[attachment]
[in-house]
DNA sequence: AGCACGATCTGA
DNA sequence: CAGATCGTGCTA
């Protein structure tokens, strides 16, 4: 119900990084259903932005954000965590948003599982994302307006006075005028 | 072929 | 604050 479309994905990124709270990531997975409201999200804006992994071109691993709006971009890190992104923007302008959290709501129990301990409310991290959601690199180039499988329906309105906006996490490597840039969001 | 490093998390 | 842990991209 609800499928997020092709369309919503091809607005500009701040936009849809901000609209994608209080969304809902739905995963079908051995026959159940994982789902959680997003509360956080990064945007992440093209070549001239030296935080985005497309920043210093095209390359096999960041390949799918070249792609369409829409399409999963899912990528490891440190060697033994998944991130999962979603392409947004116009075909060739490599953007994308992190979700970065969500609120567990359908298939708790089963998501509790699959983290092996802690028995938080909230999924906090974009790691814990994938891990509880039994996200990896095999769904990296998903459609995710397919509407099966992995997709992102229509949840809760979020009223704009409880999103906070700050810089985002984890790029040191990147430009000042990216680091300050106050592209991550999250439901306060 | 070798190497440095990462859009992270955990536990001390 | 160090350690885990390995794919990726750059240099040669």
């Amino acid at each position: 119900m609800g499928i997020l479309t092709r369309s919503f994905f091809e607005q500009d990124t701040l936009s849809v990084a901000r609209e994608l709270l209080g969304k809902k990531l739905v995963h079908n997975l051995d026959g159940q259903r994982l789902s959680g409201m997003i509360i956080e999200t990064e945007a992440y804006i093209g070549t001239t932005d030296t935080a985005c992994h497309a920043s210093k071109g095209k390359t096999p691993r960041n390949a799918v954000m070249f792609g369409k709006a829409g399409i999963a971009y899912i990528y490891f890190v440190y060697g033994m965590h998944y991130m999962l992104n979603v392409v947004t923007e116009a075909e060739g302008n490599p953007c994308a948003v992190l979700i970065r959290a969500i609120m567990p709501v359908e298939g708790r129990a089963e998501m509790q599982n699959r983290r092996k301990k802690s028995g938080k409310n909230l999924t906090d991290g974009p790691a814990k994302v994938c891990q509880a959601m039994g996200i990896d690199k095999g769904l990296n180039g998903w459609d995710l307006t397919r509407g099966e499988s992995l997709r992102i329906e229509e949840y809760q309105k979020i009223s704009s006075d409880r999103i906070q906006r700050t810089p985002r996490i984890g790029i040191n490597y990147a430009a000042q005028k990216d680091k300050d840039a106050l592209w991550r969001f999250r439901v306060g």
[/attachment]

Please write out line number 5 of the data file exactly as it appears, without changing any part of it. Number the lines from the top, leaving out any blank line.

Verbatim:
């Amino acid at each position: 119900m609800g499928i997020l479309t092709r369309s919503f994905f091809e607005q500009d990124t701040l936009s849809v990084a901000r609209e994608l709270l209080g969304k809902k990531l739905v995963h079908n997975l051995d026959g159940q259903r994982l789902s959680g409201m997003i509360i956080e999200t990064e945007a992440y804006i093209g070549t001239t932005d030296t935080a985005c992994h497309a920043s210093k071109g095209k390359t096999p691993r960041n390949a799918v954000m070249f792609g369409k709006a829409g399409i999963a971009y899912i990528y490891f890190v440190y060697g033994m965590h998944y991130m999962l992104n979603v392409v947004t923007e116009a075909e060739g302008n490599p953007c994308a948003v992190l979700i970065r959290a969500i609120m567990p709501v359908e298939g708790r129990a089963e998501m509790q599982n699959r983290r092996k301990k802690s028995g938080k409310n909230l999924t906090d991290g974009p790691a814990k994302v994938c891990q509880a959601m039994g996200i990896d690199k095999g769904l990296n180039g998903w459609d995710l307006t397919r509407g099966e499988s992995l997709r992102i329906e229509e949840y809760q309105k979020i009223s704009s006075d409880r999103i906070q906006r700050t810089p985002r996490i984890g790029i040191n490597y990147a430009a000042q005028k990216d680091k300050d840039a106050l592209w991550r969001f999250r439901v306060g």